Aldous Huxley Quote
The purpose of learning is not to give exams in class and forget about it, but to increase the knowledge until they possess an area of the earth for God almighty
The beauty of having faith, is that no matter what the time of day, whether it be day or night I know that someone is always there with me to give me comfort.It doesn't matter whether it is Buddha, Go...
Anthony T. Hincks
I feel like, God expects me to be human. I feel like, God likes me just the way I am: broken and empty and bruised. I feel like, God doesn't look at me and wish that I were something else, because He...
C. JoyBell C.
I count my blessings as follows:1) I'm alive.2) Beauty is in the world all around me.3) I share my love with everyone and not just a select few.4) I give thanks to whoever made and created us no matte...
Anthony T. Hincks
The Christian God seemed the most offensive to people precisely because he was the most godlike. He was too perfect even to be coaxed by human efforts, and therefore sent his son to do the job.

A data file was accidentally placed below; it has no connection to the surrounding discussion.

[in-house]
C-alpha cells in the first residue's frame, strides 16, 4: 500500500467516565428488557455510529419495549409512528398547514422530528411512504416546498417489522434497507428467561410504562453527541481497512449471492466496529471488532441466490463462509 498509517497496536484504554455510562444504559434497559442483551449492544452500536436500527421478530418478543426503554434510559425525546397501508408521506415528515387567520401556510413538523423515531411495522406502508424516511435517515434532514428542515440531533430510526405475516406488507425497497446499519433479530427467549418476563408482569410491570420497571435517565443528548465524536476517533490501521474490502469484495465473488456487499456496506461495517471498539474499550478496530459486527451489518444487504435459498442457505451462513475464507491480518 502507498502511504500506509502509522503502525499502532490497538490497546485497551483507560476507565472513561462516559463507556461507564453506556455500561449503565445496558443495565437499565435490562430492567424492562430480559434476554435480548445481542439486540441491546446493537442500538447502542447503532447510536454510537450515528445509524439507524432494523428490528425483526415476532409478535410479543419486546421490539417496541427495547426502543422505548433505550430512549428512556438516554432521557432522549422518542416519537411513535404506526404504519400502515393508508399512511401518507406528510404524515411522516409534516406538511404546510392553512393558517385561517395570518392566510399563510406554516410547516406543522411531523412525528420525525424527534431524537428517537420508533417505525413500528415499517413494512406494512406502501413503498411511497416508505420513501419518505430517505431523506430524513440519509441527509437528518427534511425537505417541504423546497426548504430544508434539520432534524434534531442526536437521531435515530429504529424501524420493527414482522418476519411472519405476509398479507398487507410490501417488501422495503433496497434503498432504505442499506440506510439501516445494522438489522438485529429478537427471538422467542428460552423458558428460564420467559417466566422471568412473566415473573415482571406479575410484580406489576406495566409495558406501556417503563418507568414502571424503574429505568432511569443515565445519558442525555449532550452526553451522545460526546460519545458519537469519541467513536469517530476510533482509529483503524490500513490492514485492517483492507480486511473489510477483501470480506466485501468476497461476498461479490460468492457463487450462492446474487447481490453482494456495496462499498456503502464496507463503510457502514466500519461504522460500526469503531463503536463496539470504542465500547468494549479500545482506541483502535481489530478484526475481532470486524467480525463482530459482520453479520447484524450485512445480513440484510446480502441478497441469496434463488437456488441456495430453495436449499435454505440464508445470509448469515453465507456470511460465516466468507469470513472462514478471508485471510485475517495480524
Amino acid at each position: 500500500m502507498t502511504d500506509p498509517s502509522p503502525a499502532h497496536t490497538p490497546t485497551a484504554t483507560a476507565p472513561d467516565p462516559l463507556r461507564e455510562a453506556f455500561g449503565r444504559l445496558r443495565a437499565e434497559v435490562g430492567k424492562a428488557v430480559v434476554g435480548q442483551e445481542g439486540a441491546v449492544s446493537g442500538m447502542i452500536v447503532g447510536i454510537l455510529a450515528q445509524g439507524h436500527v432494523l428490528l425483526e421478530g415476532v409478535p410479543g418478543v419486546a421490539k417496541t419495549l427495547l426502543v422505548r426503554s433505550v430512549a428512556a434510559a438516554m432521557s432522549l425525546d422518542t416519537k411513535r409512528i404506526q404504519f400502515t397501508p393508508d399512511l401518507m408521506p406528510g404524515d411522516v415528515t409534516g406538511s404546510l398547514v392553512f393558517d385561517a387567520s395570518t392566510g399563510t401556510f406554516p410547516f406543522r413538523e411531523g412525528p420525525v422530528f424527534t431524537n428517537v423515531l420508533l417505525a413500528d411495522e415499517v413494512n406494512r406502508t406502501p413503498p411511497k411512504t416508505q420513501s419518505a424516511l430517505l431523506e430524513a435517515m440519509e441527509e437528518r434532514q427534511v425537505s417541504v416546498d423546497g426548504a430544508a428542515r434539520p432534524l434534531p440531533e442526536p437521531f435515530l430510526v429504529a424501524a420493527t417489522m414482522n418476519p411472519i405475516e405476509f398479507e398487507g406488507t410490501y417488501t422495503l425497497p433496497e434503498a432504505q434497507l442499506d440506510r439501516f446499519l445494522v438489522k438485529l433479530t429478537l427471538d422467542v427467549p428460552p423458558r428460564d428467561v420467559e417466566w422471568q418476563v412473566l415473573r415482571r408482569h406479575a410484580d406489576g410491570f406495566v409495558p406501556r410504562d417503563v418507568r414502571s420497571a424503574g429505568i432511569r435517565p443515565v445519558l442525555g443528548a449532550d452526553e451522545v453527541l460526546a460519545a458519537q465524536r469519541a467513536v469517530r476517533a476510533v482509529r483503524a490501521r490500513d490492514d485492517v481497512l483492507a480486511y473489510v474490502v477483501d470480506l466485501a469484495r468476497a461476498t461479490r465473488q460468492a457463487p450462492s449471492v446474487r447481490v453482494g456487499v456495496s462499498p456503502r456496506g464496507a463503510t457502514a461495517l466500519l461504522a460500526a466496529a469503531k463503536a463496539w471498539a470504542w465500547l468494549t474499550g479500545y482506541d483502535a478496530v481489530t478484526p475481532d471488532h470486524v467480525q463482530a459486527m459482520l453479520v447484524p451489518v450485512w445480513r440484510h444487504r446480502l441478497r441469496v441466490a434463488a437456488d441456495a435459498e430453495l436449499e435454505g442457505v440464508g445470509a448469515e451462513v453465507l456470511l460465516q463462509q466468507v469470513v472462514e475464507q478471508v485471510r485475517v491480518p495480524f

Born into the prominent Huxley family, he graduated from Balliol College, Oxford, with an undergraduate degree in English literature. Early in his career, he published short stories and poetry and edited the literary magazine Oxford Poetry, before going on to publish travel writing, satire, and screenplays. He spent the latter part of his life in the United States, living in Los Angeles from 1937 until his death. By the end of his life, Huxley was widely acknowledged as one of the foremost intellectuals of his time. He was nominated for the Nobel Prize in Literature nine times, and was elected Companion of Literature by the Royal Society of Literature in 1962.Huxley was a pacifist. He grew interested in philosophical mysticism, as well as universalism, addressing these subjects with works such as The Perennial Philosophy (1945), which illustrates commonalities between Western and Eastern mysticism, and The Doors of Perception (1954), which interprets his own psychedelic experience with mescaline. In his most famous novel Brave New World (1932) and his final novel Island (1962), he presented his vision of dystopia and utopia, respectively.